I AM the Boss of You
It’s all about employability. Maybe not all about employability, but it’s a lot about employability. I don’t see Cameron as someone who will be a degree-seeking candidate in a postsecondary setting. If, however, that were to become a consideration, the decisions to pursue a degree would be made by carefully weighing the options. What will best further his employment opportunities, and how to best develop job skills? It may well be that those decisions are three to five years ahead of us, but developing employable skills starts now. Or sooner.
So what will the most difficult obstacles be when Cameron is looking to join the workforce? Will it be his academic challenges, his verbal inefficiencies, or his social awkwardness? Or, as I suspect, a combination of all of the above? Or maybe it’s something else I haven’t even thought of yet.
So as I said above, it’s (pretty much) all about employability, and it starts now. I am the domestic boss, and here’s how it’s going to go: No more whining, arguing, or grumbling about assigned tasks. Cameron has his chores around the house and in exchange for doing these chores he gets a certain monthly allowance (income). It sucks for Cameron that a mild winter has brought on grass mowing sooner than usual, but a reminder that the grass isn’t getting any shorter should not be met with “Fine!” I’m the boss, remember? I deserve a little respect. Maybe not to the point of snapping his heels together and answering, “Sir! Yes Sir!”, but a degree of respect and appreciation for my authority would be well received. (And hey, put a smile on that face, and come review time, I might consider a raise.)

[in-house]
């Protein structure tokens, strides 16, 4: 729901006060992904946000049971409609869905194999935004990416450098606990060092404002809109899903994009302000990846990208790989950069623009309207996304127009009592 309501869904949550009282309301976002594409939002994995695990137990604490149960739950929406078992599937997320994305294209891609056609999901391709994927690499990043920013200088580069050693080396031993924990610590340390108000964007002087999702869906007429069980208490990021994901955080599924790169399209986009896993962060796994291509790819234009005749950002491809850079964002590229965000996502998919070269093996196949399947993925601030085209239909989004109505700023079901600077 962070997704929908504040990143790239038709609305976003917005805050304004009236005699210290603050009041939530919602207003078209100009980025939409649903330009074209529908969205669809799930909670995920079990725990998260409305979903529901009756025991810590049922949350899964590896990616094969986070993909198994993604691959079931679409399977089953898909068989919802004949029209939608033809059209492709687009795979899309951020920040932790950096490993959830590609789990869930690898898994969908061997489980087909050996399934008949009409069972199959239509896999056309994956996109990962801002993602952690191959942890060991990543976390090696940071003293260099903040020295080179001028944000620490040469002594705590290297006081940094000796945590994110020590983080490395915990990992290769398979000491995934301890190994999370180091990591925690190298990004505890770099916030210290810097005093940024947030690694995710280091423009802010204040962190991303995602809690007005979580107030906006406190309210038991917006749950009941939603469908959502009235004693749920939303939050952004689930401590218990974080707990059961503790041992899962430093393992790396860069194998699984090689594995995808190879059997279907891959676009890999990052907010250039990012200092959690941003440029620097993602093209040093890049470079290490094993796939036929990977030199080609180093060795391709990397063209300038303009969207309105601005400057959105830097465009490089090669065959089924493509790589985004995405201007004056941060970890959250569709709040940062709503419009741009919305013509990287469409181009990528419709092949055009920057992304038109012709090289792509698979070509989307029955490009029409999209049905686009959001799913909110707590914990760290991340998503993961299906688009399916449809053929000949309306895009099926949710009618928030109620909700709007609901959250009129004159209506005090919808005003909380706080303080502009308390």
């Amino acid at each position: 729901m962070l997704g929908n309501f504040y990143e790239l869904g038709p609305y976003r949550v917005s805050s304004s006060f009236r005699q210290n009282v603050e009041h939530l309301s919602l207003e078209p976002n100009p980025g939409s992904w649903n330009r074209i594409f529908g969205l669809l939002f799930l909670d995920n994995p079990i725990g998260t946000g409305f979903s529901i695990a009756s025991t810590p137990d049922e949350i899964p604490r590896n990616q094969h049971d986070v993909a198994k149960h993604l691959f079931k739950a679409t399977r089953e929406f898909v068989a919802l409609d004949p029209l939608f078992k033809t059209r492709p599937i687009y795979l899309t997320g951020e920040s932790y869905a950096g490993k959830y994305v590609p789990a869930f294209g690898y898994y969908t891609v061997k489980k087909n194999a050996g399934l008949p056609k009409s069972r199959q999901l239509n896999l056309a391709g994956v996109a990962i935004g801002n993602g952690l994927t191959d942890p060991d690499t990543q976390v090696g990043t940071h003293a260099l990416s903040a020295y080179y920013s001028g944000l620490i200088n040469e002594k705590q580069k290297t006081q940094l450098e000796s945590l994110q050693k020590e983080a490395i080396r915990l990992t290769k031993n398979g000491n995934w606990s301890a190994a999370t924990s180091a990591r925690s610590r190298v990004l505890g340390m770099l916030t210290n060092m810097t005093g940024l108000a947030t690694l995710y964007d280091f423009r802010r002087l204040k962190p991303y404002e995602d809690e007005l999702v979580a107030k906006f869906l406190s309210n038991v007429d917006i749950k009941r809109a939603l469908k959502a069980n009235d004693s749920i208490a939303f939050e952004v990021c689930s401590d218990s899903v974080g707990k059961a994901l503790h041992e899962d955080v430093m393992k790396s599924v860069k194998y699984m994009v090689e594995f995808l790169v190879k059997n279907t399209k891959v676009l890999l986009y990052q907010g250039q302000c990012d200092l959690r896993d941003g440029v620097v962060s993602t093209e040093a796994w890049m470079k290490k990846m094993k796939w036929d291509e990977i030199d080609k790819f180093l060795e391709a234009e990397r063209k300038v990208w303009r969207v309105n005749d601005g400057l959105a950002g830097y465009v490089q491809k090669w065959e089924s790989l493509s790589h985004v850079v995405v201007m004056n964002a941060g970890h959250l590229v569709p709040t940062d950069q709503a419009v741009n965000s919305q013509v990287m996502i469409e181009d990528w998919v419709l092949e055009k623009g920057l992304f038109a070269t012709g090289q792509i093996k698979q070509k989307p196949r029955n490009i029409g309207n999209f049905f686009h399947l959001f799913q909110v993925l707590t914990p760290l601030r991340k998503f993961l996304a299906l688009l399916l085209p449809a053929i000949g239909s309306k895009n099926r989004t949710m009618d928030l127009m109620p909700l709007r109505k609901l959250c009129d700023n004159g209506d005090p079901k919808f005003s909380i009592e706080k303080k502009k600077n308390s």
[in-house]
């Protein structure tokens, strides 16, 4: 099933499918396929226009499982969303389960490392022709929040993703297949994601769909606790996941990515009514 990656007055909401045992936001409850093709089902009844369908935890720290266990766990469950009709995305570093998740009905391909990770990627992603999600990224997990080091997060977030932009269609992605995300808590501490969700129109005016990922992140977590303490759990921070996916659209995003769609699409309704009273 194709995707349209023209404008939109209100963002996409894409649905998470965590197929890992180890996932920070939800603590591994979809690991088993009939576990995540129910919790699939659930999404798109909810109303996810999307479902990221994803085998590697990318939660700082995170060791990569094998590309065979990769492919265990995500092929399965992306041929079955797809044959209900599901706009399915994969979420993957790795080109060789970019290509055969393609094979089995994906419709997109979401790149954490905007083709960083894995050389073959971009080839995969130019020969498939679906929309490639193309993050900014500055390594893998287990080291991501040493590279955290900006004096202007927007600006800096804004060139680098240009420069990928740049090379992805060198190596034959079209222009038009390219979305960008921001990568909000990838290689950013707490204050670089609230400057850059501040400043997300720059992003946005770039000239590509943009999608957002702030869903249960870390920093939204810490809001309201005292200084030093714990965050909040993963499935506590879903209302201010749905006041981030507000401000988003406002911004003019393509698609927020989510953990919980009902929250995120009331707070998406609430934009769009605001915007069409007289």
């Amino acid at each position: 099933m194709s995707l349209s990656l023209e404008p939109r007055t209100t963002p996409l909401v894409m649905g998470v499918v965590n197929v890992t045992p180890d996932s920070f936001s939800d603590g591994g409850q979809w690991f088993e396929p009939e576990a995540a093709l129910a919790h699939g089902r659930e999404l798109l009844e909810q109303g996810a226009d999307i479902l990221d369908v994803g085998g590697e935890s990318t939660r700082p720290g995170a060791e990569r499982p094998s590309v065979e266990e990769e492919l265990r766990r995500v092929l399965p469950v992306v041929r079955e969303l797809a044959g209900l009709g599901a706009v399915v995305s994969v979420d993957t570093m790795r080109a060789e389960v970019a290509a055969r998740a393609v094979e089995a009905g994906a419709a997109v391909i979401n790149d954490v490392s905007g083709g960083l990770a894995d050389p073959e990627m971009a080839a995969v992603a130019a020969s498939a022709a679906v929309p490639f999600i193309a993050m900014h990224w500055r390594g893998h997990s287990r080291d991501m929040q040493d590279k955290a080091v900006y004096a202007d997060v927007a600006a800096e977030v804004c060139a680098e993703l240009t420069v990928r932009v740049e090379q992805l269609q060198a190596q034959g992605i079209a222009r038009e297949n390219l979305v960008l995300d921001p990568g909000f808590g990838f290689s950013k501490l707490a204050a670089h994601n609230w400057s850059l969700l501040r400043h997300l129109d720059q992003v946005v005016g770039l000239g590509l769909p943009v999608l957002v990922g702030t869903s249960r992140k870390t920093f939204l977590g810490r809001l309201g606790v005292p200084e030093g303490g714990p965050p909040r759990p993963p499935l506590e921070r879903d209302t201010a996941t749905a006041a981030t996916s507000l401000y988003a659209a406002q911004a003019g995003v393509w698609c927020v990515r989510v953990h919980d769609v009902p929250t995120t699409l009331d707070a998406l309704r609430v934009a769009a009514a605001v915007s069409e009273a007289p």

I really think there’s an opportunity here for Cameron to practice the behavior he should be exhibiting at the workplace. I may be in the habit of ignoring Cameron’s grumbling and terse replies, but I don’t think an employer will be as understanding as dear ol’ Mom. If I can get Cameron to respond in an appropriate manner to his domestic bosses, it’s likely going to result in a most splendid relationship with his managers in the workplace. Hey! I may be on to something … I should let his academic bosses in on what I’m after here. Arguing, excuse making, and feigned helplessness are not in Cameron’s best interest. If he has a legitimate problem or concern, he needs to utilize those self-advocacy skills he’s developing per his IEP to appropriately address the issue.
Here’s a call to bosses everywhere, whether domestic, academic, or otherwise: Rise up against bad attitudes. Exert your authority and let it be known that a happy employee makes a happy boss. And everyone wants a happy boss, because everyone wants to be a happy employee. With all this contagious happiness, the world will be a much brighter place. Namaste, kumbaya, and peace out.